From Rough Soil to Greener Grasses: Juan Montilla Pabòn is Writing a Brilliant Future

By Olaoluwapo Onitiri 

LEXINGTON, Ky. -- We often hear about rags to riches stories: how some people come from a tough background and push their way to a better situation down the line. Juan Montilla Pabòn has embarked on a similar path. He will graduate with a bachelor’s degree in May from the University of Kentucky with a major in political science and a minor in history. UK’s Employee Education Program has given him a big boost toward reaching his dream.  

“Since I moved to Kentucky after leaving Louisiana, I knew that UK was the best option for me,” said Montilla Pabòn, who works as a patient clerical assistant with UK HealthCare. “UK has a program where you can work and pay for six school credits. So far, I have worked and gone to the school here for four years, and it is honestly the best decision I have ever made. Here at UK, I feel included and respected. They give me opportunities and allow me to climb the ladder based on my work ethic and values, regardless of my background. It is a very good environment to want to retire from.”  

Montilla Pabòn was born and raised in Puerto Rico. He lived with his mother and three siblings in very challenging circumstances. His family struggled with poverty and encountered many adversities to survive.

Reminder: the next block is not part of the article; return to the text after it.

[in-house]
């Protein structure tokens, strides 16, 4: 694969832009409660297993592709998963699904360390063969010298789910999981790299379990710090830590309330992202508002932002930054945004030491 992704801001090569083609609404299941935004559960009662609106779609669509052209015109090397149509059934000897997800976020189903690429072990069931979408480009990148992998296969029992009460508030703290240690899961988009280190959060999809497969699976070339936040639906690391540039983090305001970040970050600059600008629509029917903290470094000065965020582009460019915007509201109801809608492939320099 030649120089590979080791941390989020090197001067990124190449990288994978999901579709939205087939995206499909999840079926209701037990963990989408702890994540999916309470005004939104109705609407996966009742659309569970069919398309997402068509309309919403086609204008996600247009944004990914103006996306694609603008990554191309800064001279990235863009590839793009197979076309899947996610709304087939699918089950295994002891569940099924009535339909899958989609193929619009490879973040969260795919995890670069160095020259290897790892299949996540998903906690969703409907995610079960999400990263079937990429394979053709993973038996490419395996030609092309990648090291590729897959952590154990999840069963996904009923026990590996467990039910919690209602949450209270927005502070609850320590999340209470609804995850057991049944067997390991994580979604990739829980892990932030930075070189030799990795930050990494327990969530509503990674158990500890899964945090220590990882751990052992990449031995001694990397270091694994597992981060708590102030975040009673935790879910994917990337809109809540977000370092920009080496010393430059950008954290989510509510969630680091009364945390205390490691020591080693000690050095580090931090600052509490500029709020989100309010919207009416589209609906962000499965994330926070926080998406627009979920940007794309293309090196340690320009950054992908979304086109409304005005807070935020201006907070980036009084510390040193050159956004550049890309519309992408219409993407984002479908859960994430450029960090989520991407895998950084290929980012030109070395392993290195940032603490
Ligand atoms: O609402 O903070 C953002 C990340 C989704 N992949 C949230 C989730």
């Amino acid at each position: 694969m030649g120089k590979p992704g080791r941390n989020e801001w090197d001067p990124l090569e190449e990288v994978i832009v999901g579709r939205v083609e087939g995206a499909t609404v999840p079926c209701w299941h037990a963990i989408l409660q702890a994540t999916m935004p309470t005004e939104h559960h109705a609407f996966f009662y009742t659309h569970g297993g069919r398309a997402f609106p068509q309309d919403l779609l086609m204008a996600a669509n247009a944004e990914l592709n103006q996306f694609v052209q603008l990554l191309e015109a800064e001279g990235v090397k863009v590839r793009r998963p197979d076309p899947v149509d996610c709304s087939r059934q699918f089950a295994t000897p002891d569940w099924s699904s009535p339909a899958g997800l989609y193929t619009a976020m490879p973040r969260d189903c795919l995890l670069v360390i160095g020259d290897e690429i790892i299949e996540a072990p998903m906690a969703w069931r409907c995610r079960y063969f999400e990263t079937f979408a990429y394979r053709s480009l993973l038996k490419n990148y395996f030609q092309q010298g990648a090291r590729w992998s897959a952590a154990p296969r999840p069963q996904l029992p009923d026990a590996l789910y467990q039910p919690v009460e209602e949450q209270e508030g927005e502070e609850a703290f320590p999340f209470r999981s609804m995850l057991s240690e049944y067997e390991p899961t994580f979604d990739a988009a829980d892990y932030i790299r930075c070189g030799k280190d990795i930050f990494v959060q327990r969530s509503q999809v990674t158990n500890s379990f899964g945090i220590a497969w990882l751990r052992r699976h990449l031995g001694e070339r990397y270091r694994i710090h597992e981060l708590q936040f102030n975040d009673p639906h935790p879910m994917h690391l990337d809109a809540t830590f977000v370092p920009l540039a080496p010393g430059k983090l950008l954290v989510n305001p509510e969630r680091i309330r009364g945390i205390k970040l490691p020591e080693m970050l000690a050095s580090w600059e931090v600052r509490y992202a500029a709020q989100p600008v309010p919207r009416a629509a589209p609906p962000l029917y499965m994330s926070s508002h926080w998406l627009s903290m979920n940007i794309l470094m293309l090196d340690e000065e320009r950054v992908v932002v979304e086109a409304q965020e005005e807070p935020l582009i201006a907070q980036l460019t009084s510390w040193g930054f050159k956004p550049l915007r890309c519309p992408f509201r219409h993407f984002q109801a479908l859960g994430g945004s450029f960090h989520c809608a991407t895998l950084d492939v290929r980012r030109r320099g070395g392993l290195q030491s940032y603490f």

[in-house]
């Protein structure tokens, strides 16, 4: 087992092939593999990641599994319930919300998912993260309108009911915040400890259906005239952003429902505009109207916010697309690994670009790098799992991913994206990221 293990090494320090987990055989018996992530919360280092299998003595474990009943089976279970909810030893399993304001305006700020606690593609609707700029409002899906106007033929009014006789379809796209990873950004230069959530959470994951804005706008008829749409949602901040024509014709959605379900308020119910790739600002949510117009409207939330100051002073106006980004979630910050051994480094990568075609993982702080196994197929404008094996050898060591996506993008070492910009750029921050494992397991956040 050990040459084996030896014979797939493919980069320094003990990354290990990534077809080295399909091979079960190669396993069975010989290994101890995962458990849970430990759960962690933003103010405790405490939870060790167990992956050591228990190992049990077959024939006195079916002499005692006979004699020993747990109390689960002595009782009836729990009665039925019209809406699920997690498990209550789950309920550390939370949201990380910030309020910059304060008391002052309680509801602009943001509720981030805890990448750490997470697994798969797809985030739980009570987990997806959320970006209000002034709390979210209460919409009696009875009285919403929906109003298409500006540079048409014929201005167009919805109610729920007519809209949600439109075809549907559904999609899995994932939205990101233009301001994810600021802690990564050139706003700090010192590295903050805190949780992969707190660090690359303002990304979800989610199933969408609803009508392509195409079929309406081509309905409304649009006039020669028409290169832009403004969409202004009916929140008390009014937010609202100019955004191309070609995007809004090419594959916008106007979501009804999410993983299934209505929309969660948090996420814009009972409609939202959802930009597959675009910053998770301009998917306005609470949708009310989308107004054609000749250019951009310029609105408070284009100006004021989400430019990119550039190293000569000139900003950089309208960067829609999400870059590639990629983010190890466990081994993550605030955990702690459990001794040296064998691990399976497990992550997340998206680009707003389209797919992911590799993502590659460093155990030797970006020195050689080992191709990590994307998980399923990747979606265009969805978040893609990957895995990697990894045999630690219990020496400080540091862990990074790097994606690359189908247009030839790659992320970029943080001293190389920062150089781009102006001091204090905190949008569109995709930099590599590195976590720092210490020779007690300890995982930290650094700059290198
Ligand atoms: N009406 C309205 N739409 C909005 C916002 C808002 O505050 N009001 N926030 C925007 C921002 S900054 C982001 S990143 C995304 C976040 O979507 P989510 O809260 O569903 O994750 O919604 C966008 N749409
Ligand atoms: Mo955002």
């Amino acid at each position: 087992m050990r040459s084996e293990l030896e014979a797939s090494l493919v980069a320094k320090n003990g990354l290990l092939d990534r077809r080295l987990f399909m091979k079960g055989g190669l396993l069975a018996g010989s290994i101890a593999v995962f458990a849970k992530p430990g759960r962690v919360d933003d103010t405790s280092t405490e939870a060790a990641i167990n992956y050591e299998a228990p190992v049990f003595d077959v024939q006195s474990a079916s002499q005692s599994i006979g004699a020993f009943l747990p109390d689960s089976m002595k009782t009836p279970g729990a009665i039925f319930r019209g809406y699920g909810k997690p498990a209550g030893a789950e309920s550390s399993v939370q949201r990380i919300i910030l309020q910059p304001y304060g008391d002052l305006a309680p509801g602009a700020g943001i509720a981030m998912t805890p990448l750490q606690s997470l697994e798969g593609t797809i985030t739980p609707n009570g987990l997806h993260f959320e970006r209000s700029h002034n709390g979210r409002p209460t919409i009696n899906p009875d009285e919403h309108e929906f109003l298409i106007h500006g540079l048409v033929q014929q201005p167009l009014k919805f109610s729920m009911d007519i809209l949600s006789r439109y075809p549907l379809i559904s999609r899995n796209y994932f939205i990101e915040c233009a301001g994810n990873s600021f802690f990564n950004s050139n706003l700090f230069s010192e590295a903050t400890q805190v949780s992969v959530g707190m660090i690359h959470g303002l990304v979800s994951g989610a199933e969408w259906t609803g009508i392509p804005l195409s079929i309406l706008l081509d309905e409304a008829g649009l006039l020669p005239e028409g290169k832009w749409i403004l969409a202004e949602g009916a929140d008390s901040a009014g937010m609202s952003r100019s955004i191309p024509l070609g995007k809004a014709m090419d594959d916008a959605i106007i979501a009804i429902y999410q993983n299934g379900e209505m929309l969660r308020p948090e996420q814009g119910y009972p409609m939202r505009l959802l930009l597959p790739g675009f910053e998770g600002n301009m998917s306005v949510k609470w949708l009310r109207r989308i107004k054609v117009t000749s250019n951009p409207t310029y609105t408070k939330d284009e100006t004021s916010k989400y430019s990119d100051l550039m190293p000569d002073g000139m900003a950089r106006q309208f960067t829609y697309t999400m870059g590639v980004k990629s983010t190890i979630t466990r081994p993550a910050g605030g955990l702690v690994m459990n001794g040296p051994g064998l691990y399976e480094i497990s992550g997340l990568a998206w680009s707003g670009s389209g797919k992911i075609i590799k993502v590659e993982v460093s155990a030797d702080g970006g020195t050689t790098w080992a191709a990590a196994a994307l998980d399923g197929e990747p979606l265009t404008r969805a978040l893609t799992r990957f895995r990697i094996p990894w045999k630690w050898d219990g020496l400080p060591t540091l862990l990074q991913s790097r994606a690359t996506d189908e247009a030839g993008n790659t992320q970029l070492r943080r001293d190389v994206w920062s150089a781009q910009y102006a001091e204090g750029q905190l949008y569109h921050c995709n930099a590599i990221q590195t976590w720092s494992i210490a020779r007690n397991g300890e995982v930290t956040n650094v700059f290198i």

“I experienced food insecurities many times, and the stress of trying to help pay the bills to maintain water and lights in the house,” he said. “At certain points I remember receiving the kindness of neighbors to pass an extension cord so that we could have lights in the apartment. When the water was cut, we would have 2-liter water bottles ready so that we could shower.” 

He also experienced a violent and unhealthy environment in a community where he was exposed to drugs and violence. 

“Although I have never used drugs, I have seen people being murdered and the aftermath several times,” he said. “I had also woken up in the middle of the night to police raids and more than 50 rounds of gunshots fired. At a certain point those shots stopped waking me up and scaring me.”  

Eventually, he started moving to different foster care homes; child protective services removed him several times because of child neglect and abuse. Finally, the system sent him to live with his father in Louisiana, where he graduated from high school.  

“When child protective services sent me to Louisiana to live with my dad, I started to enjoy more safety and security,” he said. “But I still had defensive behaviors, due to having to fend and survive for myself at a young age. In high school, my math and science classes were taught all in English, and it took me some time to adapt because Spanish is my first language. However, I was determined to overcome this small obstacle and graduated with a 3.5 GPA.”  

After high school, Montilla Pabòn earned an associate's degree in business office administration with a concentration in accounting at South Central Louisiana Technical College. He then chose to work toward a bachelor’s degree, and he chose the University of Kentucky as his next destination as both an employee and as a student. Montilla Pabòn has been heavily involved on campus and in the community, including the Latino Student Union in the Martin Luther King Center.